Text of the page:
Defence of the Ancient 2, more popularly known as DOTA 2 is a multiplayer online battle arena video game. The core of the game involves two teams of five players, each side fighting to penetrate the stronghold of the opposing team, and to ultimately destroy their ‘Ancient’ building in order to seize victory (hence the title). The individual players each picks and controls a unique ‘Hero’ character and focuses on levelling, earning goal, purchasing items and last not but not least, fighting the opposing team.
Game website: http://www.dota2.com
Game play demo: https://www.youtube.com/watch?v=xc9SsckCf_w
- The Lens of Surprise
DOTA enables players to constantly surprise one another through game mechanics such as fog of war, in which vision of the enemy team is always limited, for example, I would not be able to see an enemy unit if it is on a higher ground or say behind a tree thus allowing players to do things such as sneak up against each other, or even discreetly ‘farm’ for gold then emerging suddenly with crazy items.
- The Lens of Fun
To me, DOTA has been one of the most engaging and fun game I’ve ever played. It’s complex game mechanics allow endless possibilities and playing styles, such that every game I play is always at least slightly different the previous ones, involving different players and different situations that arise from decisions of these players. This ever changing and surprising game play never fails to keep me entertained and engaged. Being able to collaborate with people also adds into the fun, especially when we successfully gang upon an enemy hero.
- The Lens of Curiosity
While playing DOTA, we are presented with many different scenarios in which we have to constantly question ourselves in order to make what we deemed as the most appropriate decision. Questions like, “am I about to be sneaked upon?”, “is it save to take this route” often run through my head repeatedly. I feel that the game designers had been very successful in forcing us into asking these questions as by experience, failing to so would lead to multiple death of your ‘Hero’ and hence great frustration, also coined as the term ‘feeding’.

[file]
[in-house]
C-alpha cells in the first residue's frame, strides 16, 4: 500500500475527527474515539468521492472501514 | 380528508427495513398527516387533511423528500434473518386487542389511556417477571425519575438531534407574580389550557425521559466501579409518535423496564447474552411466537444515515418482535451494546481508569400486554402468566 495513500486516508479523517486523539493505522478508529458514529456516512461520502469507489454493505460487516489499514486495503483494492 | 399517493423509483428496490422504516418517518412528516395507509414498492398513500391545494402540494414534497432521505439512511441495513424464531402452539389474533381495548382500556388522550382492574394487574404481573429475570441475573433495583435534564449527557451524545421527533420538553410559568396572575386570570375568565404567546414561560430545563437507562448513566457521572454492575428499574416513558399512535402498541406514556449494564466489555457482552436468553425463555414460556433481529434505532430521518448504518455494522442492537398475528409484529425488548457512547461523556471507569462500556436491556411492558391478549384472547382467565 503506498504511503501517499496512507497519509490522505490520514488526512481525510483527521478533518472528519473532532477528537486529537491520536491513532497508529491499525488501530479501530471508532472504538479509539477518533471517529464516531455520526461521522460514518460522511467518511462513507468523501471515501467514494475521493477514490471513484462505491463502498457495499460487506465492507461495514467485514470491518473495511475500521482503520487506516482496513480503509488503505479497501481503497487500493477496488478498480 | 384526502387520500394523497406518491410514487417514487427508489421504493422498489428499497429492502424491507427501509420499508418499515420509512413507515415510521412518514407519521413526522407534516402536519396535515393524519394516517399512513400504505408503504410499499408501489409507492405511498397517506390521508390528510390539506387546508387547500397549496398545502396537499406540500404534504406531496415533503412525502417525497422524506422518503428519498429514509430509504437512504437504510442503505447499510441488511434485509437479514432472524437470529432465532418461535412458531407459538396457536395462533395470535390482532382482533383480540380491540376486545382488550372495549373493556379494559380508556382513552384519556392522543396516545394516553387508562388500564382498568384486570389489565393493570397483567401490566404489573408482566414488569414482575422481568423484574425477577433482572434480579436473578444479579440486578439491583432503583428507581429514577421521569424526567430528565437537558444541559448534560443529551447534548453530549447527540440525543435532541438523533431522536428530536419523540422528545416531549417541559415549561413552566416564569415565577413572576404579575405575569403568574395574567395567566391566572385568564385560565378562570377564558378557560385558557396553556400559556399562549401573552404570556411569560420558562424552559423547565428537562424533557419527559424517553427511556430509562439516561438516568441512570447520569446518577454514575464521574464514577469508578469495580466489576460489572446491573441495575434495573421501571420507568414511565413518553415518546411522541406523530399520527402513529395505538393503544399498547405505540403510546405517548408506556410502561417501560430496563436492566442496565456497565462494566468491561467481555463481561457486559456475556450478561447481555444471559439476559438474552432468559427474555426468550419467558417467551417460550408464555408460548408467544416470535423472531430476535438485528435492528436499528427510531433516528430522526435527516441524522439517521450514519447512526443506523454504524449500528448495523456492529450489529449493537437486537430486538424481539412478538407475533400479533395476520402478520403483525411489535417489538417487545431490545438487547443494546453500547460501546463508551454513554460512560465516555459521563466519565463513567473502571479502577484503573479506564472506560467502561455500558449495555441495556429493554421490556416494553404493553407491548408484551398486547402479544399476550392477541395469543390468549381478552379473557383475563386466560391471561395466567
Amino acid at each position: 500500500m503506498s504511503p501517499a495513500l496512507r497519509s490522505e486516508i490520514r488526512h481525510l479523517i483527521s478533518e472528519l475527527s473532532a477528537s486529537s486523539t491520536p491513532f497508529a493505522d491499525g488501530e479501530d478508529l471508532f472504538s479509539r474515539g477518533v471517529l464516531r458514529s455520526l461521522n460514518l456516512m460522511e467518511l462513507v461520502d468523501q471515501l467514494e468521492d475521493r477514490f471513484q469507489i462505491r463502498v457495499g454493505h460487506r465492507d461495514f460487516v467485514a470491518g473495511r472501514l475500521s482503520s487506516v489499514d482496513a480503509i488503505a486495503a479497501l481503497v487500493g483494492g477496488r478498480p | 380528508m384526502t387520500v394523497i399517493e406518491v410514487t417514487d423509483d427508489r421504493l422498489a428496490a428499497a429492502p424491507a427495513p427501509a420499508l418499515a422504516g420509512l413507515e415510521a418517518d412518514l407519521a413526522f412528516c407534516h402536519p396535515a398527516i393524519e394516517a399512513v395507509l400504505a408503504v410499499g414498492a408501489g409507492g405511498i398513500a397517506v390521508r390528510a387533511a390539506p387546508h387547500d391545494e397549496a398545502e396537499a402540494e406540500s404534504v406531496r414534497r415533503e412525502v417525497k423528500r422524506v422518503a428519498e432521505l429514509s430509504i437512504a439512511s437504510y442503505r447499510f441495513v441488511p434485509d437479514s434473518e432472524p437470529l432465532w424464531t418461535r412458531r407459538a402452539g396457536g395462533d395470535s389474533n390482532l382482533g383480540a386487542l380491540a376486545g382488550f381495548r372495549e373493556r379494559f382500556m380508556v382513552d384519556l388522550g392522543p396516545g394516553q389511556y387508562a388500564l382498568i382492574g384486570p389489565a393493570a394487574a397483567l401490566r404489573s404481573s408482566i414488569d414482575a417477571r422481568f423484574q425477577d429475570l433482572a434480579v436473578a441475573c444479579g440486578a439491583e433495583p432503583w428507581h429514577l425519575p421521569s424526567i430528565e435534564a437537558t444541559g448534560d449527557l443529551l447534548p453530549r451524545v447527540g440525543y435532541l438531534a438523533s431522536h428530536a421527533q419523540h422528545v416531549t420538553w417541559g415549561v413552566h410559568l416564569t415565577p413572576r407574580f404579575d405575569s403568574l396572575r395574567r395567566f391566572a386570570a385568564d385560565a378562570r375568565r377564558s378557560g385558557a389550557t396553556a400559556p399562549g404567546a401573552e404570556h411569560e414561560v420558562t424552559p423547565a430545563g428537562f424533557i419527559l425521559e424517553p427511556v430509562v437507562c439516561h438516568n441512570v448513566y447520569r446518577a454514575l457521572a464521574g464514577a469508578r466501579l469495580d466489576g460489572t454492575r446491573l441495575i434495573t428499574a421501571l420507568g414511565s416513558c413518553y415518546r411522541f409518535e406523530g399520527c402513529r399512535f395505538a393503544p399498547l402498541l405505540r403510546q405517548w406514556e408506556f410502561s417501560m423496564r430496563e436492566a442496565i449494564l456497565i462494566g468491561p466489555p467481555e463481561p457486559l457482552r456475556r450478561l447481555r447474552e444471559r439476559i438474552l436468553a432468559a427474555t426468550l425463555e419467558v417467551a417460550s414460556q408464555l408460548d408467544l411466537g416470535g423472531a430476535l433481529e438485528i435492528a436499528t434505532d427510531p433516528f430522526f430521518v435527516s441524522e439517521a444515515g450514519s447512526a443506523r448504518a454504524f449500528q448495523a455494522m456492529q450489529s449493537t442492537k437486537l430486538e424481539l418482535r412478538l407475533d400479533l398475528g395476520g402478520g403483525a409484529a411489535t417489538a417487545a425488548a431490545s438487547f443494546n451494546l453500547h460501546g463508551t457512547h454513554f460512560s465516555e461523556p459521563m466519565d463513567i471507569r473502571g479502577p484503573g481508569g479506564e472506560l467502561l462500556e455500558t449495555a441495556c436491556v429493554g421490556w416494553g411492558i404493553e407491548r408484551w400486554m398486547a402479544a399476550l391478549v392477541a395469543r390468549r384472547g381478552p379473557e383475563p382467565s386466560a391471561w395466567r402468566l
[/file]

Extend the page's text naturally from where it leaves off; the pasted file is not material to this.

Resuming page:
- The Lens of Endogenous Value
DOTA has a number of things that carry endogenous value, one which has significant endogenous value is gold, which is extremely pivotal in the outcome of the game. How fast you can earn gold determines the speed of you obtaining your necessary items in order to achieve an edge over the opposing players. Another example would be ‘hero’ kill score, while not directly resulting in the winning of the game, since game is not won by kill counts but the destroying of the ‘Ancient’, having a high kill count usually is a very accurate indicator of how well your team is doing, higher kill count also means higher revenue since each ‘hero’ kill earns a bounty. A high kill count also gives a sense of satisfaction and achievement, as mentioned in my above game experience.
- Elemental Tetrad
- Mechanics: I feel that DOTA has great game mechanics that while the main goal of the game is to destroy the opposing team’s ‘Ancient’ building, it still leaves plenty of room for players to explore and try different things.
- Story: DOTA has a short background story but does not quite matter at all, I doubt many actually knows the story behind the game.
- Aesthetic: DOTA 2 is aesthetically pleasing to the eye, a great step up from its predecessor DOTA 1. It even has a marketplace where new skins can be found and equipped onto ‘Hero’ characters.
- Technology: There is nothing special about the technology of DOTA 2, since it is designed to work on even not so high end computers, graphics in DOTA 2 can even be scaled down such that it could run on slower computers.